8.11. Linear Programming#

8.11.1. Linear Optimization Problem#

8.11.1.1. General Form#

Definition 8.38 (Linear optimization problem)

A convex optimization problem where the objective and constraint functions are all affine is known as a linear optimization problem or a linear program.

A general linear program has the following form:

(8.27)#\[\begin{split}& \text{minimize } & & \bc^T \bx + d \\ & \text{subject to } & & \bG \bx \preceq \bh \\ & & & \bA \bx = \bb\end{split}\]

where

  1. \(\bx \in \RR^n\) is the optimization variable.

  2. \(f(\bx) = \bc^T \bx + d\) is an affine objective function.

  3. \(\bG \in \RR^{m \times n}\) and \(\bh \in \RR^m\) describe the \(m\) affine inequality constraints.

  4. \(\bA \in \RR^{p \times n}\) and \(\bb \in \RR^p\) describe the \(p\) affine equality constraints.

Note

  1. Minimizing \(\bc^T \bx + d\) is same as minimizing \(\bc^T \bx\) with the scalar \(d\) only being an offset for the optimal value. Thus, the affine objective can be replaced as a linear objective.

  2. The problem of maximizing \(\bc^T \bx + d\) is same as the problem of minimizing \(-\bc^T \bx - d\) which is also an affine functional. Thus, an affine maximization problem with affine constraints is also a linear program.

  3. The feasible set of a linear program is a polyhedron. Recall from Definition 7.18 that a polyhedron is the solution set of a finite number of linear inequalities and linear equations. In this case, we have \(m\) linear inequalities and \(p\) linear equations.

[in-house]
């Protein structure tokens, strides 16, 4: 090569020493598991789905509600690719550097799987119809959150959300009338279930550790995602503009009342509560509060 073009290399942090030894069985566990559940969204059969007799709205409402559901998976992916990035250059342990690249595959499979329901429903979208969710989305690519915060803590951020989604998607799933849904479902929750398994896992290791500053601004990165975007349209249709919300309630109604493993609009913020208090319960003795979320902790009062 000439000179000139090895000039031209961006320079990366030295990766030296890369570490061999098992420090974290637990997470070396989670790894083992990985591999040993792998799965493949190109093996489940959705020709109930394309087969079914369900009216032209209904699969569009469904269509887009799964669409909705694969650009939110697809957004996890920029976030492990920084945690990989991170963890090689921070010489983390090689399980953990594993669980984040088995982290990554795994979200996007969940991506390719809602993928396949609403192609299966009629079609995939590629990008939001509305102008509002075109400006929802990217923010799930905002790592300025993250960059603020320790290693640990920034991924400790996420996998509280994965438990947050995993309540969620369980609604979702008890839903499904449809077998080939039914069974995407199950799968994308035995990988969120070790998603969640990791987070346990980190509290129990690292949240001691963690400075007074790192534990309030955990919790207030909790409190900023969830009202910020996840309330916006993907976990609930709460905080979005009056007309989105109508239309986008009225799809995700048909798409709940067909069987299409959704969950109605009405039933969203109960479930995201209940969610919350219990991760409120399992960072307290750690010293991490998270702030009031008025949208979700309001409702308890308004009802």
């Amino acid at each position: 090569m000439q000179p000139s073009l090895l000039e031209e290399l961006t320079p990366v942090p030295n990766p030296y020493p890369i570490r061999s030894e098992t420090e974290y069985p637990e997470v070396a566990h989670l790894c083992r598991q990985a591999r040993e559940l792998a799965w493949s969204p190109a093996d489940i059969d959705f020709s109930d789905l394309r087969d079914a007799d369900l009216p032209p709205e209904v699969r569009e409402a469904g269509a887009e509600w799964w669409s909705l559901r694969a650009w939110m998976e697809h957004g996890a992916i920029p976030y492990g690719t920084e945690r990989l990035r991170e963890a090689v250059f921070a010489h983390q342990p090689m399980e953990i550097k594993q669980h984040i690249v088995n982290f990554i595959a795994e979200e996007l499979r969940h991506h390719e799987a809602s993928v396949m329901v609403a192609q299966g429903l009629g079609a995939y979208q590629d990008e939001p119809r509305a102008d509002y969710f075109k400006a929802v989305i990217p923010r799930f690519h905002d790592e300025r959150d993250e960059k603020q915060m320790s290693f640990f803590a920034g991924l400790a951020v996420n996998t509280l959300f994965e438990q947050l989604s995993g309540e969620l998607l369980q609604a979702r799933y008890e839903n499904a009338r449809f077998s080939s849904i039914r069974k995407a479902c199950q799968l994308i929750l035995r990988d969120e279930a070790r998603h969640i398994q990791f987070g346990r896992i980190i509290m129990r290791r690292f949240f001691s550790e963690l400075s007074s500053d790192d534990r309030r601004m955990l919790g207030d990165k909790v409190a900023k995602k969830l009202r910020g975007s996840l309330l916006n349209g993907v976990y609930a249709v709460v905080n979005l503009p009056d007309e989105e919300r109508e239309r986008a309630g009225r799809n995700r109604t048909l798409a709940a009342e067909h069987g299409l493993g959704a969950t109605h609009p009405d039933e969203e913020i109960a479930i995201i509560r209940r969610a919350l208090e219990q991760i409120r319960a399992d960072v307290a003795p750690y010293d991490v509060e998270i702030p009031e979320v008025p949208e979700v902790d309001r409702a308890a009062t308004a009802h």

8.11.1.2. Standard Form#

Definition 8.39 (Linear programming standard form)

The standard form for linear programming is given by

(8.28)#\[\begin{split}& \text{minimize } & & \bc^T \bx \\ & \text{subject to } & & \bA \bx = \bb \\ & & & \bx \succeq \bzero.\end{split}\]

Note

This form has

  1. A linear objective function.

  2. A system of linear equations as equality constraints.

  3. Component wise nonnegativity constraints on the optimization variable \(\bx\).

Observation 8.12 (Converting general form into standard form)

We show how the general form (8.27) can be converted to an equivalent standard form (8.28) linear programming problem.

  1. We first introduce slack variables to the linear inequalities \(\bs \in \RR^m\). We get the form

    \[\begin{split} & \text{minimize } & & \bc^T \bx + d \\ & \text{subject to } & & \bG \bx + \bs = \bh \\ & & & \bA \bx = \bb \\ & & & \bs \succeq \bzero. \end{split}\]
  2. We next split the optimization variable \(\bx \in \RR^n\) as the difference between two nonnegative variables \(\bx^+\) and \(\bx^-\). \(\bx = \bx^+ - \bx^-\) where both \(\bx^+, \bx^- \in \RR^n_+\). The optimization problem becomes:

    \[\begin{split} & \text{minimize } & & \bc^T \bx^+ - \bc^T \bx^- + d \\ & \text{subject to } & & \bG \bx^+ - \bG \bx^- + \bs = \bh \\ & & & \bA \bx^+ - \bA \bx^- = \bb \\ & & & \bx^+ \succeq \bzero, \bx^- \succeq \bzero, \bs \succeq \bzero. \end{split}\]
  3. This is an LP in standard form with the optimization variables being \(\bx^+\), \(\bx^-\), and \(\bs\).

    1. We can drop the scalar \(d\) to get a linear objective function.

    2. We can introduce an optimization variable \(\by \in \RR^{2n + m}\) as the concatenation of \(\bx^+\), \(\bx^-\), and \(\bs\) and require that \(\by \succeq \bzero\) be the unified inequality constraint.

    3. We can then write \(\bG \bx^+ - \bG \bx^- + \bs = \bh\) as

      \[ \begin{bmatrix} \bG & - \bG & \bI_m \end{bmatrix} \by = \bh. \]
    4. Similarly, the objective function can be written as

      \[\begin{split} \begin{bmatrix} \bc \\ - \bc \\ \bzero_m \end{bmatrix}^T \by. \end{split}\]

8.11.1.3. Inequality Form#

Definition 8.40 (Linear programming inequality form)

The standard form for linear programming is given by

(8.29)#\[\begin{split}& \text{minimize } & & \bc^T \bx \\ & \text{subject to } & & \bA \bx \preceq \bb.\end{split}\]

Note

This form has

  1. A linear objective function.

  2. A system of linear inequalities as inequality constraints.

  3. No equality constraints.